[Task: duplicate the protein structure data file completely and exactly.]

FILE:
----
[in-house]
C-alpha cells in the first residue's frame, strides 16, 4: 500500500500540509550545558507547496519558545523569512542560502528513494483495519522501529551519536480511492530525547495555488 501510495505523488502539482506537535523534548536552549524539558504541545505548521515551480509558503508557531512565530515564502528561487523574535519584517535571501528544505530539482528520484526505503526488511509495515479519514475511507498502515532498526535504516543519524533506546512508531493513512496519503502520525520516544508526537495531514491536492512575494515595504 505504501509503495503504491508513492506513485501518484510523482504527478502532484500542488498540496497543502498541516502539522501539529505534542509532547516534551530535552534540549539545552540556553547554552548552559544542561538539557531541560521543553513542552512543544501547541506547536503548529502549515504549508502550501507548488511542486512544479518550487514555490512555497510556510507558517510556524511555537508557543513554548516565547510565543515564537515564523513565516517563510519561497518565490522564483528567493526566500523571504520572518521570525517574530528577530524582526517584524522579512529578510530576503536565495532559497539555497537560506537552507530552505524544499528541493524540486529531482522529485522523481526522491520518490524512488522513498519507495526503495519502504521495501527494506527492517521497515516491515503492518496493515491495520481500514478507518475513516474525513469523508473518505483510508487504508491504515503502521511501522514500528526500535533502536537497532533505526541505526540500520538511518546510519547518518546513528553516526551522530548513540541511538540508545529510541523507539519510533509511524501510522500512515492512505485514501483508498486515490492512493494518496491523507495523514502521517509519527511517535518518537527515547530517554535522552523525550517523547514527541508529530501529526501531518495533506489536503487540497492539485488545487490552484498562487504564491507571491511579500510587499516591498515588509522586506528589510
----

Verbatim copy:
[in-house]
C-alpha cells in the first residue's frame, strides 16, 4: 500500500500540509550545558507547496519558545523569512542560502528513494483495519522501529551519536480511492530525547495555488 501510495505523488502539482506537535523534548536552549524539558504541545505548521515551480509558503508557531512565530515564502528561487523574535519584517535571501528544505530539482528520484526505503526488511509495515479519514475511507498502515532498526535504516543519524533506546512508531493513512496519503502520525520516544508526537495531514491536492512575494515595504 505504501509503495503504491508513492506513485501518484510523482504527478502532484500542488498540496497543502498541516502539522501539529505534542509532547516534551530535552534540549539545552540556553547554552548552559544542561538539557531541560521543553513542552512543544501547541506547536503548529502549515504549508502550501507548488511542486512544479518550487514555490512555497510556510507558517510556524511555537508557543513554548516565547510565543515564537515564523513565516517563510519561497518565490522564483528567493526566500523571504520572518521570525517574530528577530524582526517584524522579512529578510530576503536565495532559497539555497537560506537552507530552505524544499528541493524540486529531482522529485522523481526522491520518490524512488522513498519507495526503495519502504521495501527494506527492517521497515516491515503492518496493515491495520481500514478507518475513516474525513469523508473518505483510508487504508491504515503502521511501522514500528526500535533502536537497532533505526541505526540500520538511518546510519547518518546513528553516526551522530548513540541511538540508545529510541523507539519510533509511524501510522500512515492512505485514501483508498486515490492512493494518496491523507495523514502521517509519527511517535518518537527515547530517554535522552523525550517523547514527541508529530501529526501531518495533506489536503487540497492539485488545487490552484498562487504564491507571491511579500510587499516591498515588509522586506528589510